In case you are not familiar with the basics of how an internal combustion engine works, it goes something like this. The piston is connected to a connecting rod that is connected to the crank. The crankshaft is connected to the cam by using a belt or chain. The cam opens and closes the valves, letting air in and exhaust out. Each time the piston is forced up or down, that is called a stroke. The piston starts at the top of the engine, the intake valves open, and the piston moves down to let the engine take in air and gasoline. Then the piston moves back up to compress the air and fuel. When the piston reaches to the top of its stroke, a spark is created from a spark plug that ignites the gasoline. The gasoline in the cylinder explodes, driving the piston down. Once the piston hits the bottom of its stroke, the exhaust valve opens and lets the exhaust out.
Now the engine is ready to repeat this process called a cycle.
In recent years, the most technically advanced innovation to happen to sport compact cars was the introduction of Honda's VTEC. VTEC stands for Variable Valve Timing and Lift Electronic Control. Honda paved the way for this type of technology. Honda first developed VTEC for its Indy car race team; then, in 1990, introduced VTEC into the Acura NSX (owned by Honda). Then in 1992, it was introduced into the sport compact car world in the Honda Civic for that model year.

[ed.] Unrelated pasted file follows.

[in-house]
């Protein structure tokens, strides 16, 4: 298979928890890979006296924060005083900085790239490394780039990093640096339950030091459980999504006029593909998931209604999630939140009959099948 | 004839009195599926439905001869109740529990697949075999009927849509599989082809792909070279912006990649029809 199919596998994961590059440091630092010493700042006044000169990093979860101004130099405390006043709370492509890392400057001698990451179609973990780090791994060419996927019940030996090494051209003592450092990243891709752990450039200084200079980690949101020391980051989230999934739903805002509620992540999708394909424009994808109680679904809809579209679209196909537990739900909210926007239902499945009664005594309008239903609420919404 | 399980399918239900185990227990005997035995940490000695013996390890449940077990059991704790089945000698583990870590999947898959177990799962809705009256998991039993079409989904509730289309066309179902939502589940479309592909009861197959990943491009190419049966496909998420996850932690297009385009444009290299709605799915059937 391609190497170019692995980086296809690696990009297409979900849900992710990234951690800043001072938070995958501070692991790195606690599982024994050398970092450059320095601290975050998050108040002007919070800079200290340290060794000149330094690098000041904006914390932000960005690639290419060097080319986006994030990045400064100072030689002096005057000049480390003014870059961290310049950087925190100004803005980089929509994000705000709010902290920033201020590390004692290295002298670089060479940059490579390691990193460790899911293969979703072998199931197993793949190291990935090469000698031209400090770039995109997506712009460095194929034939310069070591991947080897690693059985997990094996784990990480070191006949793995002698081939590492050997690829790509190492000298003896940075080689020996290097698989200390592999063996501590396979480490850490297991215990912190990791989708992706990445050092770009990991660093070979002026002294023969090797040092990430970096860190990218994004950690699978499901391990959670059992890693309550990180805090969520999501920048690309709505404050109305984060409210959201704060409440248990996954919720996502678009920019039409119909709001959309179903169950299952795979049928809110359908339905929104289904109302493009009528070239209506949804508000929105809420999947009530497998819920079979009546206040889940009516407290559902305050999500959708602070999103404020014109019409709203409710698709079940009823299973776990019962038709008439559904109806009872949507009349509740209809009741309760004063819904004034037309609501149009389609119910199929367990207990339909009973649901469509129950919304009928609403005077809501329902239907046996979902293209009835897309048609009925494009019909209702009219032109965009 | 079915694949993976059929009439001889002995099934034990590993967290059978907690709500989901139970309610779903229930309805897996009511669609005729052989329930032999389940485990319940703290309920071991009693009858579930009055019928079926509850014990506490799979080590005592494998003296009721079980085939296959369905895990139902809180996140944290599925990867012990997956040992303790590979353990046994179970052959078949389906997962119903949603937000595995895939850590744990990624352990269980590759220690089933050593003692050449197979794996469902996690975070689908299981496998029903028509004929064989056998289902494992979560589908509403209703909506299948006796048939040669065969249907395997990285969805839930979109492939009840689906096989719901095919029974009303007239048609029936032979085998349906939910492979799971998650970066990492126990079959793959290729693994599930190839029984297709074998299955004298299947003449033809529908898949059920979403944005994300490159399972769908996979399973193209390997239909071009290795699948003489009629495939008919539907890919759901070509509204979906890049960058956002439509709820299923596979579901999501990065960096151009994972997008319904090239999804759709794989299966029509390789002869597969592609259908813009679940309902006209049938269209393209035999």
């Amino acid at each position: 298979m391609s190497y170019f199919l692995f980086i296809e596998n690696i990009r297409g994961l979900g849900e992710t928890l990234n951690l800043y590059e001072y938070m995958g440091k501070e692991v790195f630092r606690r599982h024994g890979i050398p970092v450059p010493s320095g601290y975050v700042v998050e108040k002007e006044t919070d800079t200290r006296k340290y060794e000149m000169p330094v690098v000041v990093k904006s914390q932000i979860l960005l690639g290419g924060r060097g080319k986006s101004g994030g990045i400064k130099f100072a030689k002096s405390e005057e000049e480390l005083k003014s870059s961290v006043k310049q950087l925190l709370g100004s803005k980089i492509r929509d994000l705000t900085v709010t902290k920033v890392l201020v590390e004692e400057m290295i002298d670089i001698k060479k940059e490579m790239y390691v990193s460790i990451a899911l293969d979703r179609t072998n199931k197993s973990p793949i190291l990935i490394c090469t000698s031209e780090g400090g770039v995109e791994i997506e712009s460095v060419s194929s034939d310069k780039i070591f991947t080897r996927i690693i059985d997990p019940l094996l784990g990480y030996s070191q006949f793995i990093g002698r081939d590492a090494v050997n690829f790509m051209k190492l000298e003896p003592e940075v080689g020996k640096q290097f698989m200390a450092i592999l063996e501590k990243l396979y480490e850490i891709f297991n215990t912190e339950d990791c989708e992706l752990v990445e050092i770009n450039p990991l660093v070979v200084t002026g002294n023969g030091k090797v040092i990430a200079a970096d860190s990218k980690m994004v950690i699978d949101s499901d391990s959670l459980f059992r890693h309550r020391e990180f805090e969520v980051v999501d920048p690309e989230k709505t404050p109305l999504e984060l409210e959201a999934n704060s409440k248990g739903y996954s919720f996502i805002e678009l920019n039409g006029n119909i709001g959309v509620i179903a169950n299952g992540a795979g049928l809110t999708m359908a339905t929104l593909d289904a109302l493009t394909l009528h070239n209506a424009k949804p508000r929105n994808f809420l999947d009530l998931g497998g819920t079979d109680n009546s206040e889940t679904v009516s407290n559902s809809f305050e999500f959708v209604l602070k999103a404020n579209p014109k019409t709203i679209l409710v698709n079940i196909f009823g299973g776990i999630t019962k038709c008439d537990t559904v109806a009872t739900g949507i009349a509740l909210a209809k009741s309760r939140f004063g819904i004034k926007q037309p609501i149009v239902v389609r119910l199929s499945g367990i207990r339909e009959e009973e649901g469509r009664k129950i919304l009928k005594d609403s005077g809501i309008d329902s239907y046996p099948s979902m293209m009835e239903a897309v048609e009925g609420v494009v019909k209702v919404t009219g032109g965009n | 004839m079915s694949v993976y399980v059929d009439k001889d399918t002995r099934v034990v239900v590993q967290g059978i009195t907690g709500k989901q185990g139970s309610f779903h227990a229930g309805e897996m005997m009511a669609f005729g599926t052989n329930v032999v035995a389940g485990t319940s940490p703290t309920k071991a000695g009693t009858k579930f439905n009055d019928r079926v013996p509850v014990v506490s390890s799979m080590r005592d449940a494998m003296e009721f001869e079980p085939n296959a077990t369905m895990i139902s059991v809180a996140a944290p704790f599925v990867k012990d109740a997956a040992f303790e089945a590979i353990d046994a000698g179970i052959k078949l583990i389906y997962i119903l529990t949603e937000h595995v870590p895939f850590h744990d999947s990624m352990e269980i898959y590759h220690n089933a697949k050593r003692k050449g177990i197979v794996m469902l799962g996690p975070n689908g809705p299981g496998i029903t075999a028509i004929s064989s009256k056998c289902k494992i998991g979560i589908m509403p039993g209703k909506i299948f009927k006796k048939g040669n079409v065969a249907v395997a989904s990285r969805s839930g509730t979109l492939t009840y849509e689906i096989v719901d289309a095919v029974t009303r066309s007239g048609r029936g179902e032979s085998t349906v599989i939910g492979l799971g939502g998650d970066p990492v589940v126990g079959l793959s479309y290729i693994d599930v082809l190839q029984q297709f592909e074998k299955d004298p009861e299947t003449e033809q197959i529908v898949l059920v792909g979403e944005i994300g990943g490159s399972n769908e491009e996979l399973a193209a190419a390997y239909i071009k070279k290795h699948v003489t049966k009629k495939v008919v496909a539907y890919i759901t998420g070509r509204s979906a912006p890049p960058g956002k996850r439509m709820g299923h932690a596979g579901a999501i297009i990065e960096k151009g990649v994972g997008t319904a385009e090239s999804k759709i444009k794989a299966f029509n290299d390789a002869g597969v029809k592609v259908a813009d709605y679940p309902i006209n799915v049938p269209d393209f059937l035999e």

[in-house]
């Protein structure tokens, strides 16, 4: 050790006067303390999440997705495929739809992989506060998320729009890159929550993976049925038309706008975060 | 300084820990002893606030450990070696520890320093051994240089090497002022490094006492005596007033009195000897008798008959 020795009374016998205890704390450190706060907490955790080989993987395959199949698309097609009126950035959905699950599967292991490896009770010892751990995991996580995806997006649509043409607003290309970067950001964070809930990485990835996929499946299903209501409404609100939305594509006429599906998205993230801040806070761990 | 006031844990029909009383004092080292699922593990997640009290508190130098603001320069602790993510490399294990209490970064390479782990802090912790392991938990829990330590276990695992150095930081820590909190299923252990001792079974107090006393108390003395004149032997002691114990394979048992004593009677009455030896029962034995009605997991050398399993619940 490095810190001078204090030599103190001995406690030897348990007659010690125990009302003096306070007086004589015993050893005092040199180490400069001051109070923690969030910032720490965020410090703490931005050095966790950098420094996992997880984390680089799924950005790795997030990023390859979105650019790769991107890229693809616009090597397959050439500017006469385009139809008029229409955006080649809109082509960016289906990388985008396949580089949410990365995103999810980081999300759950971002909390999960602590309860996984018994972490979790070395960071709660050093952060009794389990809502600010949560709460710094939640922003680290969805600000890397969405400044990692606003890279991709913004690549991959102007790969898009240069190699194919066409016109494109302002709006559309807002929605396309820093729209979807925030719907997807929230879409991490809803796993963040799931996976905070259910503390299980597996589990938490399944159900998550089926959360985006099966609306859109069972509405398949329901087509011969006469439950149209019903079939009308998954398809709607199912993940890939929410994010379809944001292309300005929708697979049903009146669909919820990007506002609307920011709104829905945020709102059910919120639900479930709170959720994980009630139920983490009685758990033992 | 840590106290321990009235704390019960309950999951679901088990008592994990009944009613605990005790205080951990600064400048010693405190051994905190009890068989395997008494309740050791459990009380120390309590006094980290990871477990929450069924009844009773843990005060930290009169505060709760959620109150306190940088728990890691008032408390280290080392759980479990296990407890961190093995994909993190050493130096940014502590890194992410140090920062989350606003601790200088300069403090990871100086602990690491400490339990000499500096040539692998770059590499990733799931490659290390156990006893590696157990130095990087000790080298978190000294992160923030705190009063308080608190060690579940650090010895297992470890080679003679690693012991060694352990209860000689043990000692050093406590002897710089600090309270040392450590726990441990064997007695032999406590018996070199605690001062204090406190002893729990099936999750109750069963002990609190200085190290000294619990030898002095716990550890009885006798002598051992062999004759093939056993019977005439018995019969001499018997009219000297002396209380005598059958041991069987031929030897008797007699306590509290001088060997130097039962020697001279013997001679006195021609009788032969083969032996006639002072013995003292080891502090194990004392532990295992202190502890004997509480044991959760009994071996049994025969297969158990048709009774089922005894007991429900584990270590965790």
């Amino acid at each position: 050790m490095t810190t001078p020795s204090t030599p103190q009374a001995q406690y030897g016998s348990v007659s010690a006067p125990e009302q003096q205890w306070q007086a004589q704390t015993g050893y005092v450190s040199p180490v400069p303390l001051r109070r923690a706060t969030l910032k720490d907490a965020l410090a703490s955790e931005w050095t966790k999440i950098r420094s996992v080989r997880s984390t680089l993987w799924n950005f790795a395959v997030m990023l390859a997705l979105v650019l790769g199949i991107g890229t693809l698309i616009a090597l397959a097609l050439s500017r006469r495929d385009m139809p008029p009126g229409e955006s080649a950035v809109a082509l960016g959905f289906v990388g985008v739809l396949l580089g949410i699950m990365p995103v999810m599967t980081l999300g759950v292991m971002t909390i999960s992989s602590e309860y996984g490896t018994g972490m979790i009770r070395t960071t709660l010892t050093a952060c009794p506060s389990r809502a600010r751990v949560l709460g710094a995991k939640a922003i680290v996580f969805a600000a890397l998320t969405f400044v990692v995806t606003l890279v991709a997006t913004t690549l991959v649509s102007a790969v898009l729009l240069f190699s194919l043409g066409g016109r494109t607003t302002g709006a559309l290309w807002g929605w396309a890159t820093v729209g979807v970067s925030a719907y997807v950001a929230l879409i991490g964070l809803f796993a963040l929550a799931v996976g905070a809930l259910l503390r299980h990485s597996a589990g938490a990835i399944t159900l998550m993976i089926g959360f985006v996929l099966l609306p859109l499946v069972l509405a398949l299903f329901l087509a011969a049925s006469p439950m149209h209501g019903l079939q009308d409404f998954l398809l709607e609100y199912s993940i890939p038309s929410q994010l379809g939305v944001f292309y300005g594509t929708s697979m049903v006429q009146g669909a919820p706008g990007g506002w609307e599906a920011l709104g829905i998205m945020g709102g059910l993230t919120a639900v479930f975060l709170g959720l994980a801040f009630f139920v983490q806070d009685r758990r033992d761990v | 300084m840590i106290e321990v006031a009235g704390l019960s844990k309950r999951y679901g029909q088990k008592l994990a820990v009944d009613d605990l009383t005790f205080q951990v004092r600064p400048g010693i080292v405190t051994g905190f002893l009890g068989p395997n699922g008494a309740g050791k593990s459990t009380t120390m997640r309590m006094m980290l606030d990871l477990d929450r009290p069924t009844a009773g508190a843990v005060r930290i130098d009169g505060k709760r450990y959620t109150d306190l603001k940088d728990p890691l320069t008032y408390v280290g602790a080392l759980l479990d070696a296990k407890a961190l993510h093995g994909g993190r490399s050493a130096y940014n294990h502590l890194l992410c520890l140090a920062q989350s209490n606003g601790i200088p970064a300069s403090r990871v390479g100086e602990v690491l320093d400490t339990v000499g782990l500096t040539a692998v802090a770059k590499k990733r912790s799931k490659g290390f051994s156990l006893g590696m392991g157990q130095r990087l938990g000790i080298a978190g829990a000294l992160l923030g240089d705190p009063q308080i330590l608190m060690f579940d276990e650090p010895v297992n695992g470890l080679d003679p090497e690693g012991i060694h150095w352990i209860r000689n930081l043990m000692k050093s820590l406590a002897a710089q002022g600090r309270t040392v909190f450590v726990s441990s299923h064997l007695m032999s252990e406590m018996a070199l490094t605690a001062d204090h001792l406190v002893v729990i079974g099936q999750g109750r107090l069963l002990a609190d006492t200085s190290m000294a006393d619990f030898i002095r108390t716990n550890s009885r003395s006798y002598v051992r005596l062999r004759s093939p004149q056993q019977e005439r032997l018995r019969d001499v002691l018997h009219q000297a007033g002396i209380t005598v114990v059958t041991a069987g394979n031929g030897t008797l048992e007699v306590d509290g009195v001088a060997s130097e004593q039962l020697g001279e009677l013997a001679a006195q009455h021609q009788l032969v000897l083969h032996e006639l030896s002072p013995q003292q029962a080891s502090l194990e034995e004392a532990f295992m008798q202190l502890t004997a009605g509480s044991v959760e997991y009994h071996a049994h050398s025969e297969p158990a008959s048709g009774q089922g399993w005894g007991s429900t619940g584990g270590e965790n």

The basics of Honda's VTEC system are the camshafts have two different profiles of cam lobes on the camshaft; one lobe for short duration and low lift and one lobe for high duration and high lift. In Honda's system, above 4800 rpm's, an...